The Importance of Correctly Managing Difficult Tenant Situations

Working in property management means interacting with people from many walks of life. You will surely come across good tenants who follow rules, pay bills on time and display friendly behavior. However, you may also face difficult tenants who make life harder.

If you don’t handle these difficult tenant situations proactively, you may end up ruining the tenant relationship (which could affect how you collect rent payments or create a need to fill vacancies), as well as the reputation of your building.

In this article, we’ll highlight several expert tips that may help you effectively deal with difficult tenant situations.

Tips from Experts on Handling Difficult Tenant Situations

Here are the top five expert tips that ensure proactive tenant management and keep everyone pleased at your building.

Set Realistic Expectations During Leasing

Conflicting tenant situations often arise when property owners fail to match the expectations of tenants. Property owners and property managers should ensure realistic expectations are established within the lease.

“If your tenant has one thing they thought they were going to get and they don’t get it, it turns them away from that partnership mentality. They’re always waiting for the next disappointment or broken promise, “ said Cathy Kuebler, VP at Billingsley.

This is why managing tenant expectations from the very beginning is the key to a successful property team-tenant relationship. To set appropriate expectations for tenants, you need to make sure that somebody from the property team is involved in e-mail communications and face-to-face discussions.

Consider the Stress of Increasing Tenant Density

The increase in tenant density will impact the efficiency of day-to-day operations and the quality of services at the property. You should keep an eye on increasing tenant density and make appropriate plans for services such as restrooms, elevators, cleaning services and other maintenance activities. Being proactive and making prior adjustments to support services will help reduce the occurrence of difficult tenant situations.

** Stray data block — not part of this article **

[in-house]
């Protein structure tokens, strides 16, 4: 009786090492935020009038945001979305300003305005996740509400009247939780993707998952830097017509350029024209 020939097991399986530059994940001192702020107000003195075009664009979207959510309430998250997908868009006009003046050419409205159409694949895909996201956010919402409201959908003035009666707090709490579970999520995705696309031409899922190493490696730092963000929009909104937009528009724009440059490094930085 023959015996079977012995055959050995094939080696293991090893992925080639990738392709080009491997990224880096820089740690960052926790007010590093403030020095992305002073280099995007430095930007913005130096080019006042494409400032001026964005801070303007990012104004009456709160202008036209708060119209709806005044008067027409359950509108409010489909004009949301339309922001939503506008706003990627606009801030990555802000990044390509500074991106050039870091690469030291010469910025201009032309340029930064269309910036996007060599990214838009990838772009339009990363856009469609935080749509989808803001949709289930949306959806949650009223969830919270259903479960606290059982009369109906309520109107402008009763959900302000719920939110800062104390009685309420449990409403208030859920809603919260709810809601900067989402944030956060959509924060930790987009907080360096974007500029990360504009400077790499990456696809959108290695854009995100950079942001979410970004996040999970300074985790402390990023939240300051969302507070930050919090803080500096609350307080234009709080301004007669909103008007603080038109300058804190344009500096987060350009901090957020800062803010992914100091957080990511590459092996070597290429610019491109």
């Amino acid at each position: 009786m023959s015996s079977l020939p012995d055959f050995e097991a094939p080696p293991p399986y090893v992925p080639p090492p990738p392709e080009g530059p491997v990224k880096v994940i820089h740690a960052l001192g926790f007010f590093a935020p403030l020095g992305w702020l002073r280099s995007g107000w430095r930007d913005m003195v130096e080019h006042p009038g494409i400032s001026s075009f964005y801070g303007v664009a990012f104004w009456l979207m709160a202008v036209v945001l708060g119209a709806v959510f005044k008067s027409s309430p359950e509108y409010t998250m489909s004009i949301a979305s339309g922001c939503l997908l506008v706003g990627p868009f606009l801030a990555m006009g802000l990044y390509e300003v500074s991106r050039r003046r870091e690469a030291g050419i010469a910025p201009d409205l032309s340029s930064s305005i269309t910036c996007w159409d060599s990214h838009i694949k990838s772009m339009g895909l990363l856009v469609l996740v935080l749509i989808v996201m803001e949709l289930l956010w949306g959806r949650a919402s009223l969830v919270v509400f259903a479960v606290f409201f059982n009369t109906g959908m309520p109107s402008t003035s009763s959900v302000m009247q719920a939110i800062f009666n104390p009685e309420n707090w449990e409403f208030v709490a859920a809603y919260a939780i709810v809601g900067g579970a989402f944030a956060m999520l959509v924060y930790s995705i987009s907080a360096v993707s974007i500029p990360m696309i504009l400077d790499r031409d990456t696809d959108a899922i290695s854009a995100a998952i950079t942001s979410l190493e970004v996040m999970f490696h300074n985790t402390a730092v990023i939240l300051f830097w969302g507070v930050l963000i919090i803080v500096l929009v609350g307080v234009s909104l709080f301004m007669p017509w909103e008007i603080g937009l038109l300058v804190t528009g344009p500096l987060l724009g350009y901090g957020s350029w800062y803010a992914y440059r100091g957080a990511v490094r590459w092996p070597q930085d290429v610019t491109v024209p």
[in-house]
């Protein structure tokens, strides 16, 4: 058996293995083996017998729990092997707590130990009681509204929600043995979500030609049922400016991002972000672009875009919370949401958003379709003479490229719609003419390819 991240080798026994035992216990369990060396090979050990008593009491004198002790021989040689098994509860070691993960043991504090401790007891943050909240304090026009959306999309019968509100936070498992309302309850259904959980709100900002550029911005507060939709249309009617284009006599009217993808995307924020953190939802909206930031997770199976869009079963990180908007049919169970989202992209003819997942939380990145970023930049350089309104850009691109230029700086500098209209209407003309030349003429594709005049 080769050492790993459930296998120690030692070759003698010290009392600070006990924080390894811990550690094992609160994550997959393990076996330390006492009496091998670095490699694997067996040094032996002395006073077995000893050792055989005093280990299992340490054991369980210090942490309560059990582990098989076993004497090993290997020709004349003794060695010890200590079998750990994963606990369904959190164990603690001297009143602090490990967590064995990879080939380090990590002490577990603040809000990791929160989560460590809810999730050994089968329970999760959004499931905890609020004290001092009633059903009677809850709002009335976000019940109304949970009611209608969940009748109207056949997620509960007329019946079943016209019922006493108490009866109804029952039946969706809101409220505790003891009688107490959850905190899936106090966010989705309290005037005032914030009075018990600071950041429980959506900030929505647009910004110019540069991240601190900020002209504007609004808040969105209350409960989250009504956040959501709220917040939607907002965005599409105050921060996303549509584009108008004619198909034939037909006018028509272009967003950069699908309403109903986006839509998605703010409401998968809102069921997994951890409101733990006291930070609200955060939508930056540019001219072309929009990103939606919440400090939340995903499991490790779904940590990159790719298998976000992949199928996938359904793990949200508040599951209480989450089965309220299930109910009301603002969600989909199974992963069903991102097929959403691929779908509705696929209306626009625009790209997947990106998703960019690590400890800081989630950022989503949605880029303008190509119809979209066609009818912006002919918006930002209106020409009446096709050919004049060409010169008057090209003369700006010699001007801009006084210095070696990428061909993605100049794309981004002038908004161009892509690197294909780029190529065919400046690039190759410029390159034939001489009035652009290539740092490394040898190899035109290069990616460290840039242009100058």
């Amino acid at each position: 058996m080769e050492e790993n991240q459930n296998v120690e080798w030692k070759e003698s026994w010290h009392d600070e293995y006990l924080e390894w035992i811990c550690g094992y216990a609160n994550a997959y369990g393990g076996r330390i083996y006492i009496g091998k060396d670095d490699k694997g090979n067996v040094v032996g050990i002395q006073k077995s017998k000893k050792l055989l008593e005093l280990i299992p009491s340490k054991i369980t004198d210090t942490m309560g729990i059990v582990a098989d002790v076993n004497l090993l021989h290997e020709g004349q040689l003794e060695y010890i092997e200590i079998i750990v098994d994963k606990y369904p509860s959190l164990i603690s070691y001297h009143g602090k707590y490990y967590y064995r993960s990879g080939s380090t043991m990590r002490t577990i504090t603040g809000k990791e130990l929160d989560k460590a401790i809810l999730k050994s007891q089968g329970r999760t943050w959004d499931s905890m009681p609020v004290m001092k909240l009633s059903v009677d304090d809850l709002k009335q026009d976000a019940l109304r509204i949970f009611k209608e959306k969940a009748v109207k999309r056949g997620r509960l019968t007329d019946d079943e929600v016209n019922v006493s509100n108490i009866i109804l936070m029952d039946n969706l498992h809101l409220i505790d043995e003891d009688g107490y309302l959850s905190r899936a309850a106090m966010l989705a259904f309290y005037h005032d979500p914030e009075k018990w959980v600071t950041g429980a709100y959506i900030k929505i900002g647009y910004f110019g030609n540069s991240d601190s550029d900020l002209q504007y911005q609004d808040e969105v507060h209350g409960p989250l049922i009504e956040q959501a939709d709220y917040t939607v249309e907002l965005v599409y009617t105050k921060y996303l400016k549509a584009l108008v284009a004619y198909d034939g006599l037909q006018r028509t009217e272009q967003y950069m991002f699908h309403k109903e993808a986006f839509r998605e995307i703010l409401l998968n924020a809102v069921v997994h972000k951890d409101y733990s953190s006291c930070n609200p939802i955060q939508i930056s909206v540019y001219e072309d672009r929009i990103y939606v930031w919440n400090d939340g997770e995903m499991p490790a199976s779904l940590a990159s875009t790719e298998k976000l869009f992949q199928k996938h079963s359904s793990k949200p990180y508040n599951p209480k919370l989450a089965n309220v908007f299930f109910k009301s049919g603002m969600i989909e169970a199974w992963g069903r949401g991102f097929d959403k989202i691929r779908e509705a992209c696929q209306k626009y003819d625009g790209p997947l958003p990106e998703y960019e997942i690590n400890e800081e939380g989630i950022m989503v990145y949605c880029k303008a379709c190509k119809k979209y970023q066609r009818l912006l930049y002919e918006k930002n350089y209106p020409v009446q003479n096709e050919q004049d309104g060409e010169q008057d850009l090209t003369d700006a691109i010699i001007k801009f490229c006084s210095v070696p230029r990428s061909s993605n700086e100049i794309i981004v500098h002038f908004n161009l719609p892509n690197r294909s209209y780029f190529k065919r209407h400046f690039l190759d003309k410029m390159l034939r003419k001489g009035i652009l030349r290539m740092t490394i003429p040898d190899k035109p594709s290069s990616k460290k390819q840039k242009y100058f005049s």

The increase in tenant density will also result in higher maintenance costs for the building. If you don’t have appropriate policies for distributing increased maintenance costs, you may end up receiving complaints from tenants who use fewer resources.

For instance, if a tenant chooses to have a high-density office that uses more janitorial supplies and restrooms, who will bear this additional cost, the tenant itself or every tenant?

By setting appropriate policies for resource usage and regularly communicating these policies to tenants, you can get ahead of these issues and cultivate good relationships.

Consider Tenant Culture and Location

Property teams should keep an eye on how different tenants impact one another within the building. For instance, if a busy law office shares a wall with a small startup a noise complaint may arise. Property teams should take regular feedback from all tenants and try to address their issues.